Yeah, But Do You Have the Will?

Cross-post today.  Love it when I only have to write once.

A former colleague of mine just wrote an article for the Music Educators Journal. Although my work has morphed over the past decade or so, I like to keep up with music education issues.  There are two reasons for this:

1. There are many cross-references to K-12 education (in general) and higher education.

2. Musicians claim to be creative people. When musicians are actually creative as educators, beautiful things happen that serve as models.

So the idea of a music education scholar approaching the studio teaching concept is a beautiful thing to me.  There is much that the education community (especially those in music education) have to offer studio teachers and performers.  This is one of those cases, and it takes on a key problem with studio music teachers.

Musicians in élite groups always speak of high standards of musicianship. The problem is that those standards are by nature subjective. That’s fine, but too many times that subjectivity gets extrapolated beyond it’s usefulness and necessity. Using a performance example, I have absolutely no idea why Jerry Junkin at “School Loosely Affiliated with Longhorn Football” decided that Tschesnokoff’s “Salvation Is Created” needs to take 20 minutes to perform. Or is it 30. I fall asleep.

It’s a subjective decision, but within that decision are a fair amount of flat-out facts. When you look around, nobody else is taking this tempo. When you listen around, nobody is recording that tempo. Unless there’s some obscure letter somewhere, one can wonder if this is what the composer intended. I can’t imagine a composer, even a Russian composer, deciding on a tempo of 50 bpm.

Or is it 30 bpm. I fall asleep.

Finally, nobody wants to hear this piece played this way. If nobody listens, it’s the wind ensemble equivalent of a tree falling in the forest discussion. That’s too bad. It’s a great ensemble.

When you compare current practice, the music education standards offer studio teachers and conductors quite a bit of structure. Within that structure are the myriad opportunities for subjective artistic decision-making (the fun part). But every studio teacher should have a clear idea of what she or he want each student to know, do, and be like. In fact, studio teachers would do well to reconsider their goals in light of these standards. Instruction should be geared toward the mental picture that comes from fully considering the final “product.”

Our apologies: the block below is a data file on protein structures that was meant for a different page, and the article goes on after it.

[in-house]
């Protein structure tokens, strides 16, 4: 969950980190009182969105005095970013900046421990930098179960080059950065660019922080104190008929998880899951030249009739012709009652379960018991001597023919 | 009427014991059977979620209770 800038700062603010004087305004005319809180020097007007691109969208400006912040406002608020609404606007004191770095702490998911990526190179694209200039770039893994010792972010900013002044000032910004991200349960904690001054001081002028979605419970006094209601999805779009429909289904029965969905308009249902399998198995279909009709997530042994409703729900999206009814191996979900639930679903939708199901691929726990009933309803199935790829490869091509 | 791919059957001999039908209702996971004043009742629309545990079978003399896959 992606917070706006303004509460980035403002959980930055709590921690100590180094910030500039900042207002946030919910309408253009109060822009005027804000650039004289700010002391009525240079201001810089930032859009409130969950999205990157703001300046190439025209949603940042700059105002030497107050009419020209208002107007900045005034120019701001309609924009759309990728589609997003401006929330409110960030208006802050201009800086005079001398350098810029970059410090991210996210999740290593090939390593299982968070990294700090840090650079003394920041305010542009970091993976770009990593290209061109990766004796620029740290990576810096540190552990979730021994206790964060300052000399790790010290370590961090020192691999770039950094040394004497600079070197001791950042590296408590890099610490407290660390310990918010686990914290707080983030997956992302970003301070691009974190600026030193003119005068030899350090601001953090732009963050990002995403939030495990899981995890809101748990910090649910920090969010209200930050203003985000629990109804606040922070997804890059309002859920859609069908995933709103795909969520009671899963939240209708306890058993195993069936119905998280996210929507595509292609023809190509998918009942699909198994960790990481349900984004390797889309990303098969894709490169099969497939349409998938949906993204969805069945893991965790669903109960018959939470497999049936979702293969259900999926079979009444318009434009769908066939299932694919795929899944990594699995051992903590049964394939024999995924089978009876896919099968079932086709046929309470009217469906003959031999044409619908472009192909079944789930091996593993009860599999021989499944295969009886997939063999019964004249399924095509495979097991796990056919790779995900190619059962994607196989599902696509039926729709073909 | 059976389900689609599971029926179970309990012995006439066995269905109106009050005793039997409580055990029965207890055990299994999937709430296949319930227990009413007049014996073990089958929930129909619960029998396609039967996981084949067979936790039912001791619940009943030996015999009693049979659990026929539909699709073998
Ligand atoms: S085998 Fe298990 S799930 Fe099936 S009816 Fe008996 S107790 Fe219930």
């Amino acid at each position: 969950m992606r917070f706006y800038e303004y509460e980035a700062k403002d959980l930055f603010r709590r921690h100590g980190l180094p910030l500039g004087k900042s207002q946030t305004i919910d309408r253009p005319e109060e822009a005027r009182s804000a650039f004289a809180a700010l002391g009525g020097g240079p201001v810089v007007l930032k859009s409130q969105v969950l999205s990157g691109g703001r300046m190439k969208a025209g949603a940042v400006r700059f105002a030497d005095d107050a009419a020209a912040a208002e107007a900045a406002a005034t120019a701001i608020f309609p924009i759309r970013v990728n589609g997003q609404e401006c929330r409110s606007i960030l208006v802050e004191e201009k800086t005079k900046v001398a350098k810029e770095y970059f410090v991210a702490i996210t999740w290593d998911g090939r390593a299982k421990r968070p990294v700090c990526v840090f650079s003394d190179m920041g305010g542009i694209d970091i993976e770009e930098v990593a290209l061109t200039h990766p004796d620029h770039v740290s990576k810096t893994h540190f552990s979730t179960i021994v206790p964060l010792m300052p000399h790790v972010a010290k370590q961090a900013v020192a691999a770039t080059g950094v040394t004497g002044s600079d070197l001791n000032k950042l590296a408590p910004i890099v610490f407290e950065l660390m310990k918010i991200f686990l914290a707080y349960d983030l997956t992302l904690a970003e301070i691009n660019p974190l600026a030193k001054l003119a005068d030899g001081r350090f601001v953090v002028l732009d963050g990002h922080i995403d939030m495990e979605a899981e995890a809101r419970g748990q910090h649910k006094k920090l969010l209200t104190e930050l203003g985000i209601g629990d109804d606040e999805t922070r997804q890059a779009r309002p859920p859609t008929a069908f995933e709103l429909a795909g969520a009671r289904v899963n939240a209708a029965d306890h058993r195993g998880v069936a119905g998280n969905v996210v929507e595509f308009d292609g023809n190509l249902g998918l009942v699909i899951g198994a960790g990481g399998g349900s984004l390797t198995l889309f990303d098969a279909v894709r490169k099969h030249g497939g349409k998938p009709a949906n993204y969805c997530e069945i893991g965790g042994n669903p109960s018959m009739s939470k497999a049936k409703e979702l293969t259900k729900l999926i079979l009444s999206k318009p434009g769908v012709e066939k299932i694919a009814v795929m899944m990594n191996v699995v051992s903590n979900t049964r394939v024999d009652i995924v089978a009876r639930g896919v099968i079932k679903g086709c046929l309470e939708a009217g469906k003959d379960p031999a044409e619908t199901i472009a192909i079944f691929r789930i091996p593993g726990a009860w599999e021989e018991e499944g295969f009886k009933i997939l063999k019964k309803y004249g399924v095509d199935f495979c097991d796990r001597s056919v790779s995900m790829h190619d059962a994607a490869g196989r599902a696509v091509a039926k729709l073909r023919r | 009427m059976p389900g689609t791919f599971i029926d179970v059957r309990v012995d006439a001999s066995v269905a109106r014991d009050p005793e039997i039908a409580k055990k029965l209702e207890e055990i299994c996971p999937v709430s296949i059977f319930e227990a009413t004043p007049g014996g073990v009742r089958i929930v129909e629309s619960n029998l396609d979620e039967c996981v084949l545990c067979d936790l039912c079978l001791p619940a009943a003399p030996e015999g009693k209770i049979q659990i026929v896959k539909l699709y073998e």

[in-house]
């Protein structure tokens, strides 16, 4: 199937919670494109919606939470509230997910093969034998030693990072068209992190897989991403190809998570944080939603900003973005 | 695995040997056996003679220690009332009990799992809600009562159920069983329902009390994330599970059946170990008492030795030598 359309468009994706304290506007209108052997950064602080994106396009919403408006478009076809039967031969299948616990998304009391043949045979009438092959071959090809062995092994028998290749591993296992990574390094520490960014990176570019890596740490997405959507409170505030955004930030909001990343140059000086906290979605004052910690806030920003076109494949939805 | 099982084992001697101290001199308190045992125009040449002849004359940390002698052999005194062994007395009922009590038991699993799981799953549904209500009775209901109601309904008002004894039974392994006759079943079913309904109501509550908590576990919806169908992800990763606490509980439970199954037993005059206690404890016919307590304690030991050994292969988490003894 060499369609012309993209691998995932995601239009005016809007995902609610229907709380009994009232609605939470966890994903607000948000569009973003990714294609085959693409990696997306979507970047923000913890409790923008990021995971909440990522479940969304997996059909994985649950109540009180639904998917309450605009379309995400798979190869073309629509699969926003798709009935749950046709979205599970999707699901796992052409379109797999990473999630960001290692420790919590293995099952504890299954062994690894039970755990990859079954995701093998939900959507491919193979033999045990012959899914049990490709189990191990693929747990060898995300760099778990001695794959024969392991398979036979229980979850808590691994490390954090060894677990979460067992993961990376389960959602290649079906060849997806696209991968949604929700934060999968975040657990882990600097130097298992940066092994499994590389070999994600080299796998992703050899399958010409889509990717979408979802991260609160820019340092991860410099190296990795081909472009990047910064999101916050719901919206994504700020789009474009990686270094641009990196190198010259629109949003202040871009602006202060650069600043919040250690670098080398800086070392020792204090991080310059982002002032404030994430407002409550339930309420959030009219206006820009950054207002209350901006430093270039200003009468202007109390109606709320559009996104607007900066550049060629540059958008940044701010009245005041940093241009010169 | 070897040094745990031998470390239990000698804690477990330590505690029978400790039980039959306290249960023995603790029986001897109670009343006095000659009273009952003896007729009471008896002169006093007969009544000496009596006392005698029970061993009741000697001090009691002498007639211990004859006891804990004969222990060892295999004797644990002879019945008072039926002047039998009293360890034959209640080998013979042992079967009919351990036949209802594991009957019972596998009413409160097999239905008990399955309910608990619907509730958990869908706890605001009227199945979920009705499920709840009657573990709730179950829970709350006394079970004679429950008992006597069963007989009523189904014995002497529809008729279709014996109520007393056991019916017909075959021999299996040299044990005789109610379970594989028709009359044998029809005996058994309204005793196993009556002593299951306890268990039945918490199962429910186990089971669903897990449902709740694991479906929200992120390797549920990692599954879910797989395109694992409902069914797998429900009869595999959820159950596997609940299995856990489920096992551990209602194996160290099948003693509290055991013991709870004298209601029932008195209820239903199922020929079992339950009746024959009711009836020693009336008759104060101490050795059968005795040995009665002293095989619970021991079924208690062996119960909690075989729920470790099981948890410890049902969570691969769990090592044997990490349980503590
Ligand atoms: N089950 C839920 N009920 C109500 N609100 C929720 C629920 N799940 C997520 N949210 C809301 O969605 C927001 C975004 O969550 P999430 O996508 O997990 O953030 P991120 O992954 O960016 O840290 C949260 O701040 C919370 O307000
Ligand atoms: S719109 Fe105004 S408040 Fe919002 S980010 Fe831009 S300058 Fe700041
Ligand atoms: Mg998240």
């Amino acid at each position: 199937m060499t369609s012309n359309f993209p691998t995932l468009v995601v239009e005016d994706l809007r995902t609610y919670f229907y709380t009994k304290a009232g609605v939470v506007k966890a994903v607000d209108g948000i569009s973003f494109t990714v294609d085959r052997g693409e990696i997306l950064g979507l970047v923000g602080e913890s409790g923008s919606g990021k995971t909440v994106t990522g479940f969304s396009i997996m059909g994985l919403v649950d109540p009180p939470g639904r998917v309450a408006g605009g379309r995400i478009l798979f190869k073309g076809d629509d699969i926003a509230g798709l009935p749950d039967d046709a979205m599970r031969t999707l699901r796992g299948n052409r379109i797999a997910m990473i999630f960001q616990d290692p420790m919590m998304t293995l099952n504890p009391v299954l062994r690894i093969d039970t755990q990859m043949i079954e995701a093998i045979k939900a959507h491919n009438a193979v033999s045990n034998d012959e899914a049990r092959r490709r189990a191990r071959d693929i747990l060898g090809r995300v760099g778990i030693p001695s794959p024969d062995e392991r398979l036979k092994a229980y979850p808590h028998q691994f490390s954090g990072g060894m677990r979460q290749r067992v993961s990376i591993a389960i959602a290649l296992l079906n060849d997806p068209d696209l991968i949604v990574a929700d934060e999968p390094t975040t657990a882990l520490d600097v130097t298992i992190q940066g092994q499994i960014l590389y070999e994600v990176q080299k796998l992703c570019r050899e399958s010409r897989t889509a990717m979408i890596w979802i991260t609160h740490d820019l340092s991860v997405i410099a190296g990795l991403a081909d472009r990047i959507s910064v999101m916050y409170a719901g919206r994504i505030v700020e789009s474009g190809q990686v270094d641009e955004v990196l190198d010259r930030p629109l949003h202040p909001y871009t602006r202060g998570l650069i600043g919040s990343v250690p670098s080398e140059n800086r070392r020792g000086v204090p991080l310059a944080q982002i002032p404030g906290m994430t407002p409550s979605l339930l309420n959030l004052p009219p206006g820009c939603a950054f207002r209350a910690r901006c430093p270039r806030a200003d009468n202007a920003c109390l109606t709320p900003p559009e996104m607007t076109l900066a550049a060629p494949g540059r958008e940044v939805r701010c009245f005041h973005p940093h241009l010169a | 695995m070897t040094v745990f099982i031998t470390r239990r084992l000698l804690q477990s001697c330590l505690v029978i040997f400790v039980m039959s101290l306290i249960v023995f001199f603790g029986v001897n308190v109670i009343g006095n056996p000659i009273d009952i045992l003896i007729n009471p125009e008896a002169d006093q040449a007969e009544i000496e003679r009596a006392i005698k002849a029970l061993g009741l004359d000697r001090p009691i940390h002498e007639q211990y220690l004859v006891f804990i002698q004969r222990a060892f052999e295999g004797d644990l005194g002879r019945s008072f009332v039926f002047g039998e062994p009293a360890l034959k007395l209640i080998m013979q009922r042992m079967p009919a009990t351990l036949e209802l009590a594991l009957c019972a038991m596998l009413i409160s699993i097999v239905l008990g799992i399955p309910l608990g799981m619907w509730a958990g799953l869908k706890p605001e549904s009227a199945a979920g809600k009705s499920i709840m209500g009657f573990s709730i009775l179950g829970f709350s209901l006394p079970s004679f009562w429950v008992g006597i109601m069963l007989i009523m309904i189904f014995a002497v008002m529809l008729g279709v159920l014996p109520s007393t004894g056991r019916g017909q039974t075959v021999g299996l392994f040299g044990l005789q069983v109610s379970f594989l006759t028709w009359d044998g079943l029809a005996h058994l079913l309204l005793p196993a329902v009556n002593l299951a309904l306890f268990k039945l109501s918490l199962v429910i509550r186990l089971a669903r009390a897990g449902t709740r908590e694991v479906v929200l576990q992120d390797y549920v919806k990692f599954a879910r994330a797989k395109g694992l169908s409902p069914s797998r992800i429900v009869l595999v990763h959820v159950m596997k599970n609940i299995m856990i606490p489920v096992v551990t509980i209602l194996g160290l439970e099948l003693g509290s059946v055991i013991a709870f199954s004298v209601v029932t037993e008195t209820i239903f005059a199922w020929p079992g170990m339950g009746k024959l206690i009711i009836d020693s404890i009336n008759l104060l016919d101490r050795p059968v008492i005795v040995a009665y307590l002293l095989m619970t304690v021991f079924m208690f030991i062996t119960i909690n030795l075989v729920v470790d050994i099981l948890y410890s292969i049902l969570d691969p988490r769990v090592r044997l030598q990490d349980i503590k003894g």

The standards do not allow themselves to be chained to the old ideas of music education. This is especially challenging for a studio teacher. As the mentor, a studio teacher needs to foster actual creativity and decision making in their own students. That would lead to some radical change in most studios. Does a student get to choose their own Baroque embellishments? Does a student (think undergraduate) ever get a piece with a section demanding improvisation? Without a piece of music, does a non-jazz performer ever get to…I don’t know…just play?

In the more popular music culture, music is created in apartments, garages, and studios. Yes, guitarists learn three chords first. Yes, pianists must learn scales. But these are supposed to be means to a creative end. The goal should be art, not reproduction. We have reproduction everywhere else. We need original ideas. Not just from internet-types or marketing majors. From musicians, the ones who are supposed to be among the most creative.

This article is academic in nature, and I hesitated to put the link to the abstract up due to my position (read it both ways–it works). Still, the idea that a studio teacher would forego a semester of studying the Hindemith Concerto for [insert any instrument here] and choose to focus on creativity is exciting. Schools have to rethink what they’re doing today, whether they teach 5 year olds of 25 year olds. It’s unfortunate that “thinking outside the box” is one of the very last things on the minds of those that claim to be creative by nature. It’s why we have a glut of composers; they’re apparently the only ones allowed to actually create in the music world.

So do this. Read the MENC standards. All of them. Implement as many as possible into your teaching, studio folk. Make every senior and graduate recital one of creativity, as well as “high standards.”

If you do that, I promise to stay awake for the whole thing.

About Paul T. Henley, Ph. D.
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